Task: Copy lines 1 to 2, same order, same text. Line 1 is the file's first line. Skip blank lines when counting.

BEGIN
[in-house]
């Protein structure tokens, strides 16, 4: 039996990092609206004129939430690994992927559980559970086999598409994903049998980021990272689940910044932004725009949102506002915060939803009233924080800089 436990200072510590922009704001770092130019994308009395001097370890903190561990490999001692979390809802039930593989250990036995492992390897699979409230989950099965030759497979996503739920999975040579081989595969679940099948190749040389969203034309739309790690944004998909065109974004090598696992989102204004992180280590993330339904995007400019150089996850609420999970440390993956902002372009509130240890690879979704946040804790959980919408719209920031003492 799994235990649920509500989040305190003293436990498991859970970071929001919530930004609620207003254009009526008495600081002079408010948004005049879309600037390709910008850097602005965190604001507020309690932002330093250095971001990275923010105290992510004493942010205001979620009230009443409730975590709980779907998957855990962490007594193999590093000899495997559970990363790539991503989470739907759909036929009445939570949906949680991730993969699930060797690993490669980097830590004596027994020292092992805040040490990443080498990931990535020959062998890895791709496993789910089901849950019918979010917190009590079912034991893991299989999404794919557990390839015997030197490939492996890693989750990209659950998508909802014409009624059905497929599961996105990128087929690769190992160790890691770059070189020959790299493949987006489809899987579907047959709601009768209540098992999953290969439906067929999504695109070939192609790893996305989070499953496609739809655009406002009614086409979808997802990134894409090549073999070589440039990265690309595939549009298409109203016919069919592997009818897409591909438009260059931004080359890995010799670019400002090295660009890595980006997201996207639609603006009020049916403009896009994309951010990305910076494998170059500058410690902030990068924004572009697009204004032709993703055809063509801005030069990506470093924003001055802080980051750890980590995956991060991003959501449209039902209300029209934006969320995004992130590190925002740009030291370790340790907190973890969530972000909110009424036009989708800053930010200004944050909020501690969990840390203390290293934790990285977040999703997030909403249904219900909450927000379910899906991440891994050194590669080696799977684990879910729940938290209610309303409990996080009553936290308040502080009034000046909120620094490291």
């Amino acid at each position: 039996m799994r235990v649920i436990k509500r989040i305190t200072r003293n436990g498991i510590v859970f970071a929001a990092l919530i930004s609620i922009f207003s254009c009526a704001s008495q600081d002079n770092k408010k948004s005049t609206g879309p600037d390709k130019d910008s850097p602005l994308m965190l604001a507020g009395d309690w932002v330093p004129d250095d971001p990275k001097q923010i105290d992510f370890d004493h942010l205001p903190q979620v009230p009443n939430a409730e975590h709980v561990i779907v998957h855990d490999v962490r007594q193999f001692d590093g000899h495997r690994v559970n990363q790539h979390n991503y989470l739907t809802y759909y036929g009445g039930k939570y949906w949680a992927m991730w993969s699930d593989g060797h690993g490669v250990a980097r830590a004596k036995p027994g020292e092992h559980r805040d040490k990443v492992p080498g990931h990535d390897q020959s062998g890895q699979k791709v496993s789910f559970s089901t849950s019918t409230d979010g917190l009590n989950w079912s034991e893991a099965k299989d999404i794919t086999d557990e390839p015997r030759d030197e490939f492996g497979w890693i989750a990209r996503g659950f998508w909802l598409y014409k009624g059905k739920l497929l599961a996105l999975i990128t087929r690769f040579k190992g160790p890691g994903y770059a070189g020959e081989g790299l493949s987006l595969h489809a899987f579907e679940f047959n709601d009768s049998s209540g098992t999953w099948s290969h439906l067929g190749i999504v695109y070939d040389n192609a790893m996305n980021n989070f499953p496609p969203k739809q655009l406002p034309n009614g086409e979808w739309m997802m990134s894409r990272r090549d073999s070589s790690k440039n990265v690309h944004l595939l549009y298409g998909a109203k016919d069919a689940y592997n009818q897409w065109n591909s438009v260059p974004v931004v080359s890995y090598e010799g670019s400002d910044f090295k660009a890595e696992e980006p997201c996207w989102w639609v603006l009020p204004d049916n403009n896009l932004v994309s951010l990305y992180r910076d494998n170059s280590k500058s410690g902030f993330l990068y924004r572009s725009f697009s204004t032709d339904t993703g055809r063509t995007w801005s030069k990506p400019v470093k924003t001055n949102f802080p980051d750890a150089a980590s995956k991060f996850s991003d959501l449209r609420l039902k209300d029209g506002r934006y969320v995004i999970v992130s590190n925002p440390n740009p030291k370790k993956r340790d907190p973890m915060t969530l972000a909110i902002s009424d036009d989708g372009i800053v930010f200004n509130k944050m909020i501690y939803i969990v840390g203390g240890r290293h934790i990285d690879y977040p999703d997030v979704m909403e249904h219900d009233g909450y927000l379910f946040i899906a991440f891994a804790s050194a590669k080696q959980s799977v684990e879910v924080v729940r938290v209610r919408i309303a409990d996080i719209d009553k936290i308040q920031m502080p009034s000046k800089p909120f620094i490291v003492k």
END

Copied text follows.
[in-house]
């Protein structure tokens, strides 16, 4: 039996990092609206004129939430690994992927559980559970086999598409994903049998980021990272689940910044932004725009949102506002915060939803009233924080800089 436990200072510590922009704001770092130019994308009395001097370890903190561990490999001692979390809802039930593989250990036995492992390897699979409230989950099965030759497979996503739920999975040579081989595969679940099948190749040389969203034309739309790690944004998909065109974004090598696992989102204004992180280590993330339904995007400019150089996850609420999970440390993956902002372009509130240890690879979704946040804790959980919408719209920031003492 799994235990649920509500989040305190003293436990498991859970970071929001919530930004609620207003254009009526008495600081002079408010948004005049879309600037390709910008850097602005965190604001507020309690932002330093250095971001990275923010105290992510004493942010205001979620009230009443409730975590709980779907998957855990962490007594193999590093000899495997559970990363790539991503989470739907759909036929009445939570949906949680991730993969699930060797690993490669980097830590004596027994020292092992805040040490990443080498990931990535020959062998890895791709496993789910089901849950019918979010917190009590079912034991893991299989999404794919557990390839015997030197490939492996890693989750990209659950998508909802014409009624059905497929599961996105990128087929690769190992160790890691770059070189020959790299493949987006489809899987579907047959709601009768209540098992999953290969439906067929999504695109070939192609790893996305989070499953496609739809655009406002009614086409979808997802990134894409090549073999070589440039990265690309595939549009298409109203016919069919592997009818897409591909438009260059931004080359890995010799670019400002090295660009890595980006997201996207639609603006009020049916403009896009994309951010990305910076494998170059500058410690902030990068924004572009697009204004032709993703055809063509801005030069990506470093924003001055802080980051750890980590995956991060991003959501449209039902209300029209934006969320995004992130590190925002740009030291370790340790907190973890969530972000909110009424036009989708800053930010200004944050909020501690969990840390203390290293934790990285977040999703997030909403249904219900909450927000379910899906991440891994050194590669080696799977684990879910729940938290209610309303409990996080009553936290308040502080009034000046909120620094490291």